Scrap the app: Smart-phone users getting wary over privacy

Smart-phone users, like PC users through the decades, can be shamefully lax about basic security, but one thing they’re starting to pay attention to is privacy.

The emergence of smart phones and the personal information-seeking apps they use --  not to mention the rise of mobile malware --  is creating widespread privacy concerns among users, according to a recent report by Pew Research.


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More than half of both Android and iPhone users --  54 percent --  have opted not to install a mobile app on their phones due to privacy concerns, and 33 percent have uninstalled an app after learning what information it can access. Twelve percent said they had someone access information on their phone in a way that made them feel their privacy was invaded. Additionally, nearly one-third (31 percent) have either lost or had their phone stolen.

“The rise of the smart phone has dramatically altered the relationship between cell owners and their phones when it comes to monitoring and safeguarding their personal information,” said Aaron Smith, a research associate with the project and report co-author in a press release. “The wealth of intimate details stored on smart phones makes them akin to the personal diaries of the past --  the information they contain is hard to replace if lost, and potentially embarrassing in the wrong hands.”

That information also is a concern for government agencies, which are increasing allowing mobile devices into their enterprises, whether the phones and tablets are agency-issued or the personal property of employees. The fact that people are starting to pay attention to what apps can take from them is good news, even if users overall still have a ways to go.

Some additional report findings:

  • Six in 10 smart phone users and 41 percent of cell phone users and back up photos, contacts and other files on their phone so they have a copy in case their phone is ever broken or lost.
  • Half of smart phone users and 32 percent of cell phone users cleared browsing or search history on their phone.
  • One third of smart phone users and 19 percent of cell phone users turned off location tracking because they were concerned that other individuals or companies could access that information.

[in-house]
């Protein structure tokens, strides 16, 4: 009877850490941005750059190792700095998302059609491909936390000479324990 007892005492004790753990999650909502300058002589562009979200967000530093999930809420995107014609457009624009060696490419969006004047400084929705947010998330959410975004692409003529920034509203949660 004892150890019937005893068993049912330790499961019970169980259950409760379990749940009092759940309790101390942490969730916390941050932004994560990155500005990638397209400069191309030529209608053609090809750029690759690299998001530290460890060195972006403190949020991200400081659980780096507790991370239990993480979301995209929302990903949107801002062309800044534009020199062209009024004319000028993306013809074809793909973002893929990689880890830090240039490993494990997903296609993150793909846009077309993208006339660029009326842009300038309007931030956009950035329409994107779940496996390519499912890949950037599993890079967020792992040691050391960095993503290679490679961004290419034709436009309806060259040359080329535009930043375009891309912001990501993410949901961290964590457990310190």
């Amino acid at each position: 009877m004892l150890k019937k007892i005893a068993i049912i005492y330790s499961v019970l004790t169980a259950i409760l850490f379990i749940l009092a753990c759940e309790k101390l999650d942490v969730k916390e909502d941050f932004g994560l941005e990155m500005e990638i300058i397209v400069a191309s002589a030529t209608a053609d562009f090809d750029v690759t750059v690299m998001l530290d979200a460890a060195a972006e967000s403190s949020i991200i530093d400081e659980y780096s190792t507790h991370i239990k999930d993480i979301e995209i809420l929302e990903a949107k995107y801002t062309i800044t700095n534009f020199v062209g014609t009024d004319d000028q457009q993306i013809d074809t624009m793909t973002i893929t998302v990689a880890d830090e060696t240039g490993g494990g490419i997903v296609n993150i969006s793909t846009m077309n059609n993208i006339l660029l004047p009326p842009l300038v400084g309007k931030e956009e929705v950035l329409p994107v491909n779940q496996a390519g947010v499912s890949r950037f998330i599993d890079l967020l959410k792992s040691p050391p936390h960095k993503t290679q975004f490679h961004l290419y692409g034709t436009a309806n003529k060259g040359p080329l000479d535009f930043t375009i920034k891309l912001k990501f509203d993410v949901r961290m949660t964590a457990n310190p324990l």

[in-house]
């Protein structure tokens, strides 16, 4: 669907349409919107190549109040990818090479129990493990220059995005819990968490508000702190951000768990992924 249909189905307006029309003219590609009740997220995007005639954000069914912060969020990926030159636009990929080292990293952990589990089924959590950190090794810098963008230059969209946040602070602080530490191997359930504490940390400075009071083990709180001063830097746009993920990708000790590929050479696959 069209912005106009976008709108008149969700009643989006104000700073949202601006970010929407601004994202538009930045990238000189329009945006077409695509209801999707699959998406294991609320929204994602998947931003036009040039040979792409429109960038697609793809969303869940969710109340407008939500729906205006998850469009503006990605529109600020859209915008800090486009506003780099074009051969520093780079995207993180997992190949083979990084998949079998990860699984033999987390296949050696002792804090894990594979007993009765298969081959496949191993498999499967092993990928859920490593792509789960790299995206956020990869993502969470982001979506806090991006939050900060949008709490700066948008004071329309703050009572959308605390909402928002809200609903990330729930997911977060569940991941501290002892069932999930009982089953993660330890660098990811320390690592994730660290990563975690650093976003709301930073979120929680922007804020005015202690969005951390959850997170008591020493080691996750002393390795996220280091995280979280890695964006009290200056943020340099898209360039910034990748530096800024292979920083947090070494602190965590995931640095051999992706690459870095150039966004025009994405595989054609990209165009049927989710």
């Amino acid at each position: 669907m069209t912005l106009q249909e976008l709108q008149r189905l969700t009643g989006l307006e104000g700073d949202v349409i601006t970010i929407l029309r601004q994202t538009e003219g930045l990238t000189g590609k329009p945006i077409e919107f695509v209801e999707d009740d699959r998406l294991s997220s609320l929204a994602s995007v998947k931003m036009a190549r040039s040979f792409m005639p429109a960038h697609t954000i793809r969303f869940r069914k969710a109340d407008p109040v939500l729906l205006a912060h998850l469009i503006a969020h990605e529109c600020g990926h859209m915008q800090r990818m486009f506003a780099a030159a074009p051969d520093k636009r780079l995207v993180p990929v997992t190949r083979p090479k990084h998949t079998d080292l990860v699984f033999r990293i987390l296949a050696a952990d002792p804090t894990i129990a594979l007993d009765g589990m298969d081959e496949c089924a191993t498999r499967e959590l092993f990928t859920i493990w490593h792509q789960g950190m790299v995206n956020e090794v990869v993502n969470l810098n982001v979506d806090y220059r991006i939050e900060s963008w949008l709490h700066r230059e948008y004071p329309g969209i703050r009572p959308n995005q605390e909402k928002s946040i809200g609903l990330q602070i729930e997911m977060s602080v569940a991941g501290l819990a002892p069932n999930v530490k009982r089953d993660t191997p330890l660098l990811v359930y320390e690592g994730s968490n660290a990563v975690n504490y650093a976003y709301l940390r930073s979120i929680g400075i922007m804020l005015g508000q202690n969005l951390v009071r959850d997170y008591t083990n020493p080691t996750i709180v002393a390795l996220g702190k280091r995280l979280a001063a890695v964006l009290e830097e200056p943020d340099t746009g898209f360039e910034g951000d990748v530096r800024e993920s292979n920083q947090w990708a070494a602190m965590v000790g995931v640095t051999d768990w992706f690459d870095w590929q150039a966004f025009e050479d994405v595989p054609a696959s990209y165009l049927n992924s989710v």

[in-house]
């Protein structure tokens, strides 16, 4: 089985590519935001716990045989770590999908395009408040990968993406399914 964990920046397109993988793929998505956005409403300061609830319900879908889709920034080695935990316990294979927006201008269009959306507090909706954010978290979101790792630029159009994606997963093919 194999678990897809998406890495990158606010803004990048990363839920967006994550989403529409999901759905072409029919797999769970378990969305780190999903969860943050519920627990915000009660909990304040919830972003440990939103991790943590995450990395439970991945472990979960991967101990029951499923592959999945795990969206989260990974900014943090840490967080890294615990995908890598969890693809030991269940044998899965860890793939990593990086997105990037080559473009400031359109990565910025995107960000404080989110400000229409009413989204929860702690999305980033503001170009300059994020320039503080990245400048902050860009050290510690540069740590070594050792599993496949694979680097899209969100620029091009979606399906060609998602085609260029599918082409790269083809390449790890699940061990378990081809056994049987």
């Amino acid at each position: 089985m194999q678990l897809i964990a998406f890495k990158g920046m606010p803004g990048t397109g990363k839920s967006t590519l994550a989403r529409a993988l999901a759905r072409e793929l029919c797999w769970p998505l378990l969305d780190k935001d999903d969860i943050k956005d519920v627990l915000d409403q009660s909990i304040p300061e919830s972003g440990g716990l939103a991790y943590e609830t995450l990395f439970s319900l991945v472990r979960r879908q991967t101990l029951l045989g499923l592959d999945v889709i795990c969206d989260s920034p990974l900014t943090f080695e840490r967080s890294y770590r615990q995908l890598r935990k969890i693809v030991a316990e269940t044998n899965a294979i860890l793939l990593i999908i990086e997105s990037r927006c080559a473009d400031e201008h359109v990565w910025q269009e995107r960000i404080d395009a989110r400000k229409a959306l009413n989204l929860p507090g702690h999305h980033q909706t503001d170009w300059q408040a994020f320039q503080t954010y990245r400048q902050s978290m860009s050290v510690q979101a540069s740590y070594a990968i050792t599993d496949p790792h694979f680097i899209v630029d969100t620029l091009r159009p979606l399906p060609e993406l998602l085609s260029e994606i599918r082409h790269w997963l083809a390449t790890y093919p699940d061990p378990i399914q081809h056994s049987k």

Interestingly, those who have lost or had their phone stolen are no more likely than average to back up its contents.

Mobile app privacy concerns may become more of a concern for government agencies as more individuals adopt smart phones and use them at work. Earlier this year a survey by Pew Research found that 49 percent of cell phone owners had a smart phone --  either an Android, iPhone or Blackberry.

Meanwhile, high-ranking federal IT officials, speaking at an Aug. 21 panel in Washington, said it was only a matter of time before workers would be able to use their own smart phones and tablets within their agencies. Officials said policies and procedures are being developed because a younger work force is bringing their phones to work whether they are allowed to or not.

“We know a lot of people in government and industry walking around with two phones, only one of which they actually use,” said Kathy Conrad, principal deputy associate administrator with the General Services Administration’s Office of Citizen Services and Innovative Technologies.

In April, the Federal Communications Commission, law enforcement agencies and the wireless industry, with the support of a U.S. senator, launched the PROTECT Initiative to combat what it called an epidemic of smart-phones and tablet thefts and protect the devices’ data when lost or stolen.

And if you lose a smart phone, there is a 50 percent chance that the finder will try to return it, but an almost 100 percent chance that they first will browse through your files and applications, according to a experiment done earlier this year by Symantec and Sprint.

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